OBR figures show tough choices on public finances to come
- Published on Friday, 13 July 2012 10:39
- Posted by Scott Buckler
New figures published today by the Office for Budget Responsibility reveal the long-term pressures on the public finances caused by Britain's ageing population and technological advances
IPPR analysis quantifies the tough political choices on tax and spending needed to ensure that the public finances remain sustainable over the long-term and that key policy priorities can be delivered.
IPPR Senior Research Fellow, Kayte Lawton, said:
"An ageing population, technological progress in healthcare and growing national prosperity will, over the long-run, raise demand for some public services. Spending on healthcare and pensions will inevitably increase, raising the possibility of other areas being squeezed.
"But the collective provision of key public services – such as education and healthcare – remains the most cost effective and fair approach. The challenge for government is to find alternatives to cuts in state provision in these areas. This will necessarily involve identifying low-priority spending or tax-breaks that can be cut, and finding new sources of revenue such as road-user charging and taxes on wealth.
"These painful choices could be limited if the government can find ways of boosting productivity growth in the public sector – so that levels of provision can be maintained with fewer resources – and of boosting the growth of the economy more generally. Cutting beneficial forms of migration is also likely to be harmful to the public finances. Ultimately, the best way of ensuring a high level of provision of public services is by having a larger economy.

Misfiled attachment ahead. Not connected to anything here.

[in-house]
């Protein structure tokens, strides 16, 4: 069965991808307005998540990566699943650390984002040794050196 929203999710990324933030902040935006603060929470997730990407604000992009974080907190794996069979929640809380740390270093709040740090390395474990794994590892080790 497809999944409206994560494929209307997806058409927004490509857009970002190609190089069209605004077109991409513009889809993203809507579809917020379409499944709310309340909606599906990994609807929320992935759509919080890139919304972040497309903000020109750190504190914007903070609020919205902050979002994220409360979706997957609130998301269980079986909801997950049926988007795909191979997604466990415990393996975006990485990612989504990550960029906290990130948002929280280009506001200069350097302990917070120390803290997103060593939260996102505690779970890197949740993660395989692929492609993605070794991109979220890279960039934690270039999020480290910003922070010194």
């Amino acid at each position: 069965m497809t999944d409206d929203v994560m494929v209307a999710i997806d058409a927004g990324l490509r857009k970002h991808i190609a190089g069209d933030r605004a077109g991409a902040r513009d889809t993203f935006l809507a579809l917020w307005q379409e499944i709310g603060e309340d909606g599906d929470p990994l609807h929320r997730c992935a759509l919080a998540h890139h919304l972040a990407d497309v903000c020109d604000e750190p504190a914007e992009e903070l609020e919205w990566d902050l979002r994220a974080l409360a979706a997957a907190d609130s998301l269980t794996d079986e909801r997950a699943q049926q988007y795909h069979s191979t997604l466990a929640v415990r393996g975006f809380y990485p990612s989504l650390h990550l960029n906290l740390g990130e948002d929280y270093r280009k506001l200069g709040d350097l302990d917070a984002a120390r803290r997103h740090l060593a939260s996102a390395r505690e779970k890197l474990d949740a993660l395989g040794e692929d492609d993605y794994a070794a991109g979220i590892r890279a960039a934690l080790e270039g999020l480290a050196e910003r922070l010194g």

"This will require the government to prioritise spending in areas that will lift economic growth in the long-term. These include infrastructure investment, which supports growth in the private sector, and childcare, which enables a greater proportion of the population to work."
OBR projections show that government borrowing would start to rise from 2020 unless policy reforms are capable of raising additional revenues, cutting back on spending in some areas or substantially increasing the long-term growth rate. This would cause government debt to reach 89 per cent of GDP by 2061, regardless of how successful the current round of deficit reduction is.